Tufts University will likely restore official status to Tufts Christian Fellowship (TCF) after student leaders appealed a decision by the student judiciary to de-recognize the group.
"Tufts' decision demonstrates that universities willing to engage in a conversation will recognize that any religious group must have freedom to choose leaders who affirm those standards," said InterVarsity Christian Fellowship national field director Greg Jao. "It's a very good sign that universities are open to conversation and change in many cases."
In October, the Boston-area research university had barred the group from using Tufts in its name, receiving student activity funds, or reserving campus meeting spaces because TCF required its leaders to adhere to its statement of faith.
According to the The Tufts Daily, the Committee on Student Life yesterday unanimously upheld the October decision by the Tufts Community Union Judiciary.
However, the student life committee created a policy change that will exempt student religious groups (SRG) from the school's nondiscrimination policy when selecting group leaders—as long as they adhere to the policy with respect to group membership.
"It is reasonable to expect that leaders within individual SRGs be exemplars of that particular religion," the ruling stated. "Therefore, an 'all comers' policy for group leadership may not be appropriate for all SRGs. Justified departures from the Tufts nondiscrimination policy in SRG criteria for leadership will no longer present grounds for de-recognition."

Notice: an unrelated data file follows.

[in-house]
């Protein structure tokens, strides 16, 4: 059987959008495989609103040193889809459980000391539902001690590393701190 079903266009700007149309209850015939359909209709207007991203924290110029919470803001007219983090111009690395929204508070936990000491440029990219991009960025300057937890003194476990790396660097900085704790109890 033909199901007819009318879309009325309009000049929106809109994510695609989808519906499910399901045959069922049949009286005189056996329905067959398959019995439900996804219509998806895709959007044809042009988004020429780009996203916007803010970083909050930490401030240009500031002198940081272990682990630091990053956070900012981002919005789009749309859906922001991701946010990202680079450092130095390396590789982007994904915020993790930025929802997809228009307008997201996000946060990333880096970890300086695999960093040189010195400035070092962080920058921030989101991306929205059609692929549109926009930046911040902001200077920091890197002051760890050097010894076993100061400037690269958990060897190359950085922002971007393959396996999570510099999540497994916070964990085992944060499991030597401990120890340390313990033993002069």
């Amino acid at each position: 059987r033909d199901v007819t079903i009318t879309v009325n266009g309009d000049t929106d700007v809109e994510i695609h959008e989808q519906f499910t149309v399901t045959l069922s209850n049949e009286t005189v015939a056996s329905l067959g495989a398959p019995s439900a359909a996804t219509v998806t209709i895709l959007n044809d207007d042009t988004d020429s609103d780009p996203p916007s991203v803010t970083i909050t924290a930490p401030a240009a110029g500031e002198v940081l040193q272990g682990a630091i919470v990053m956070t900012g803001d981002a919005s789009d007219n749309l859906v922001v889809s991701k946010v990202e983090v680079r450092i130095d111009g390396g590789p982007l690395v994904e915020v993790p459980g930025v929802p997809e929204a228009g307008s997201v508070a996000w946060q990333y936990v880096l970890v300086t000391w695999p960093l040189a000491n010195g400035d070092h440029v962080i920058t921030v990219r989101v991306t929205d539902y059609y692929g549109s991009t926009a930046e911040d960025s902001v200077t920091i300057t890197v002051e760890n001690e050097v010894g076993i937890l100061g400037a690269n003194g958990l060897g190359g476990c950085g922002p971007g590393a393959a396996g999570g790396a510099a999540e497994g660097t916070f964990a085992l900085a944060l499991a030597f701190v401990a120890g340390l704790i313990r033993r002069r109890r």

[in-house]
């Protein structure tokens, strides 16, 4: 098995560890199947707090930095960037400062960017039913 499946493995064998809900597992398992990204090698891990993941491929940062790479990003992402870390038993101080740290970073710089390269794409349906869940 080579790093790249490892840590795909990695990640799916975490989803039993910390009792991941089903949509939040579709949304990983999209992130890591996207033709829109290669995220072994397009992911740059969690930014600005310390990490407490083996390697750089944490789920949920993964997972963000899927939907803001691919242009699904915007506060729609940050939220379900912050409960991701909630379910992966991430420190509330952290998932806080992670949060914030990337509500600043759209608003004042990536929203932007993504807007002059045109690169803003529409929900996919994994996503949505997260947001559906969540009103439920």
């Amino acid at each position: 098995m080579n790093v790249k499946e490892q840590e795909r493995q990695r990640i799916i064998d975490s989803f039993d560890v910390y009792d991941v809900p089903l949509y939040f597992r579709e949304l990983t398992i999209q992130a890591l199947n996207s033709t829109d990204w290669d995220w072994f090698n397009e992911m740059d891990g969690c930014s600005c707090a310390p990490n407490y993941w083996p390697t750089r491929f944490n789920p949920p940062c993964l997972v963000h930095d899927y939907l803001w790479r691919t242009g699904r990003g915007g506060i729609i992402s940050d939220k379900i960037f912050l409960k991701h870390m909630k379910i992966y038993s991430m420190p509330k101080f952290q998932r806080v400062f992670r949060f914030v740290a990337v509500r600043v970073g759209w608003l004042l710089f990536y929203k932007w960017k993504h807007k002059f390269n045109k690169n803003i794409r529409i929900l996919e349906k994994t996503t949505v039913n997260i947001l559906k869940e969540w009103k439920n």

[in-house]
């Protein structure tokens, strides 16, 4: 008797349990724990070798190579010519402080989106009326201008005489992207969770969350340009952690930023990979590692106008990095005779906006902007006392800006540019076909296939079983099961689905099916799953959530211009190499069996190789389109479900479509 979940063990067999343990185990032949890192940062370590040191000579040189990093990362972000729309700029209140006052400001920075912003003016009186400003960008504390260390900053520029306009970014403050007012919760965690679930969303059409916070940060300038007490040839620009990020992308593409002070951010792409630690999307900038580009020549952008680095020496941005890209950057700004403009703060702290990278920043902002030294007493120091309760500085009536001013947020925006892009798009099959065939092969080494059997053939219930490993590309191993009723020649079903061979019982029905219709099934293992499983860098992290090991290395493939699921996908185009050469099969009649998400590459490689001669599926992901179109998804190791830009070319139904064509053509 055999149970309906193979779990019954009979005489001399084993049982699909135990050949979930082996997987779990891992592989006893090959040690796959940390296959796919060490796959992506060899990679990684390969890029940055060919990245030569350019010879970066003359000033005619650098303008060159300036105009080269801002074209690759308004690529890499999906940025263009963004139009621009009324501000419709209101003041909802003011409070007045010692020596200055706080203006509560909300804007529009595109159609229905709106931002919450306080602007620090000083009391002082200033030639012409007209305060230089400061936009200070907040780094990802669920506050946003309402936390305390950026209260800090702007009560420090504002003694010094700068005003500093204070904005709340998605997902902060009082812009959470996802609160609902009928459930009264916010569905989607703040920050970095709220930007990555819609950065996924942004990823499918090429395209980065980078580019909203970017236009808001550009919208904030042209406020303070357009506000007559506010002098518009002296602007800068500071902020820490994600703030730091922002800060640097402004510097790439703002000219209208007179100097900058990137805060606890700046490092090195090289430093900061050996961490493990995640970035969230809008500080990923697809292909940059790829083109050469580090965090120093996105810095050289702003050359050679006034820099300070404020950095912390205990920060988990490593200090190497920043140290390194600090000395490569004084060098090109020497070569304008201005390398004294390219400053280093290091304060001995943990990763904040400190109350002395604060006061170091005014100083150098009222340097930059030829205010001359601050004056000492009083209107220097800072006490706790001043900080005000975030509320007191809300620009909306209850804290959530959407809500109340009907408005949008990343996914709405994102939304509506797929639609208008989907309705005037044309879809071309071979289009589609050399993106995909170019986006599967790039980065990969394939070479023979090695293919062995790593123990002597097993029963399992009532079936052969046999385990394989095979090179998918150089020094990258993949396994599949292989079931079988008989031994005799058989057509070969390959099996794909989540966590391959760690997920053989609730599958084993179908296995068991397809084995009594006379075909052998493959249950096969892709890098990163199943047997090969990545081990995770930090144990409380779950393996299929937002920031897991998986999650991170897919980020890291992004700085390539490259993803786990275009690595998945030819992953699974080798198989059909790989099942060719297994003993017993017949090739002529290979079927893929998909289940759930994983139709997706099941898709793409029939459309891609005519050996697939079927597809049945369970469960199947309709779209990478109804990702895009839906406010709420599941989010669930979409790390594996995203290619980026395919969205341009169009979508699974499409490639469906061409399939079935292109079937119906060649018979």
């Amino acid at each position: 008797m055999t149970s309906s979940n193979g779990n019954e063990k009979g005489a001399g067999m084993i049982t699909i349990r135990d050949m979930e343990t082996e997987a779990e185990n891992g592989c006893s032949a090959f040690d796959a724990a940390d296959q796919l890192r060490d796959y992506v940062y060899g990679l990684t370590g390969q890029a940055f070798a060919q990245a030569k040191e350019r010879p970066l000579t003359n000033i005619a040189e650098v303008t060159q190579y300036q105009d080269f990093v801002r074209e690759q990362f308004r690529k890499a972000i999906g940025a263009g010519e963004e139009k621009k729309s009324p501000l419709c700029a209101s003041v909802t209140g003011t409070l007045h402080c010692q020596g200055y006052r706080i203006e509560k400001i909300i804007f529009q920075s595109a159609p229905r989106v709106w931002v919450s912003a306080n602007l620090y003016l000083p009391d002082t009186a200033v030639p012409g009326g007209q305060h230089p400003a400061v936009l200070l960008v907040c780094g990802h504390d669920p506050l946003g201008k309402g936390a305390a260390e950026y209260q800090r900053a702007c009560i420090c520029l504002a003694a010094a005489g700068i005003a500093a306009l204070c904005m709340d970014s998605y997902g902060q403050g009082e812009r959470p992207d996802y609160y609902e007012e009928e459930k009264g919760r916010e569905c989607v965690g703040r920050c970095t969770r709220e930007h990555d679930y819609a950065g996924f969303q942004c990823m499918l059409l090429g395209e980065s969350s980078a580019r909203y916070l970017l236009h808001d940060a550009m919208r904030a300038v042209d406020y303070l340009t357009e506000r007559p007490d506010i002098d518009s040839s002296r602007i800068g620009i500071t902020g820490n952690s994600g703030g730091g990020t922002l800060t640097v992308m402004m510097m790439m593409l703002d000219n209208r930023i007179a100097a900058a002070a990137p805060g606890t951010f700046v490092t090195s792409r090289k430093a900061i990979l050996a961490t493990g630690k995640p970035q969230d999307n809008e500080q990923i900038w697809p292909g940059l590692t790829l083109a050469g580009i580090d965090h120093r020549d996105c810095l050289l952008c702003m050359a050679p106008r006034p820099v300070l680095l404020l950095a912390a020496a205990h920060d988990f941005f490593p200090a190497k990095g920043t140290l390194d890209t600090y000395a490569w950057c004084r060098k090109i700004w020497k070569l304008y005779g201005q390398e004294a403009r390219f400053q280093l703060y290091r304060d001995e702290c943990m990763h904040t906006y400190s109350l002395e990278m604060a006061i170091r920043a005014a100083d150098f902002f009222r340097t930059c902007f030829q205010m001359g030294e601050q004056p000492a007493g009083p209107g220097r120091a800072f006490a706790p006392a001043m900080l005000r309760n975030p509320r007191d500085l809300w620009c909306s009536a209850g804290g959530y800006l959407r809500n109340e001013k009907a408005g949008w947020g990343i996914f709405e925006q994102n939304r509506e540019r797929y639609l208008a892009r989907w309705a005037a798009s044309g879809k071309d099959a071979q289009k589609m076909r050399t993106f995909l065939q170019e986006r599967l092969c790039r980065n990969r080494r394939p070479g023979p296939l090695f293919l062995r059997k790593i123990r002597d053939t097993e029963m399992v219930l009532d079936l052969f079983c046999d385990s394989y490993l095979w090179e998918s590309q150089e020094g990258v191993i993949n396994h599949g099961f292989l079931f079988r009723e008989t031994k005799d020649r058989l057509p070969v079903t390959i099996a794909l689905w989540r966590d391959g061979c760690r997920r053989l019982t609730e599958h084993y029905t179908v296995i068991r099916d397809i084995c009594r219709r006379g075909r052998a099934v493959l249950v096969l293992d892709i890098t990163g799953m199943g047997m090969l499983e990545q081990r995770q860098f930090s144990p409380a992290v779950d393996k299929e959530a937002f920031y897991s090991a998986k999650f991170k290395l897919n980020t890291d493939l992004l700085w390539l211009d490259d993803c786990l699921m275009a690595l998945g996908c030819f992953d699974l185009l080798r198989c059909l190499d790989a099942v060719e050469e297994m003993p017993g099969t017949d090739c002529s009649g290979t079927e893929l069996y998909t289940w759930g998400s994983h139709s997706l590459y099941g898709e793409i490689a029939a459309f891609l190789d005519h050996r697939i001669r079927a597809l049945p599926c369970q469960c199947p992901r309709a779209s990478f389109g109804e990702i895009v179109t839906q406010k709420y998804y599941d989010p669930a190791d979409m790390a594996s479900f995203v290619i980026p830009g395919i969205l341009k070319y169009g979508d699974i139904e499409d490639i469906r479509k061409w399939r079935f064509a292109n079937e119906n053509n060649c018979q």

Jao says this is "a common-sense approach" because it acknowledges that religious groups are minorities on campus and that those groups are defined by their beliefs.
Yesterday's decision does not immediately restore official recognition to TCF; the group must now reapply under the new rules.
The policy change is the culmination of a long campus-access conflict over the group. In 2000, the Tufts Community Union Judiciary similarly barred TCF from campus after a lesbian student said she had been barred from leadership. After several months, Tufts reinstated TCF.
That 2000 conflict was not the first IVCF chapter conflict with school antidiscrimination policies, but it received significant media attention. And since then, chapters have faced challenges to its on-campus presence at many other universities.
In a highly publicized battle earlier this year, Vanderbilt University de-recognized its InterVarsity chapter over similar nondiscrimination issues. The school ultimately instituted an "all-comers" policy in May, requiring all student groups to allow any student in any leadership position. (All-comers policies were rare two years ago, but they became much more common after the Supreme Court said a University of California law school's policy could trump a Christian Legal Society chapter's desire to limit its leadership positions to Christians.)
Vanderbilt's policy shift prompted 15 Christian student groups to step forward and willingly de-recognize themselves rather than omit faith statements from their governing documents, says Carol Swain, professor of political science and law and adviser for the Christian Legal Society chapter at the Nashville school.
Even without official recognition, Swain says, all of the unregistered Christian groups at Vanderbilt still are meeting—and even reporting growth in membership.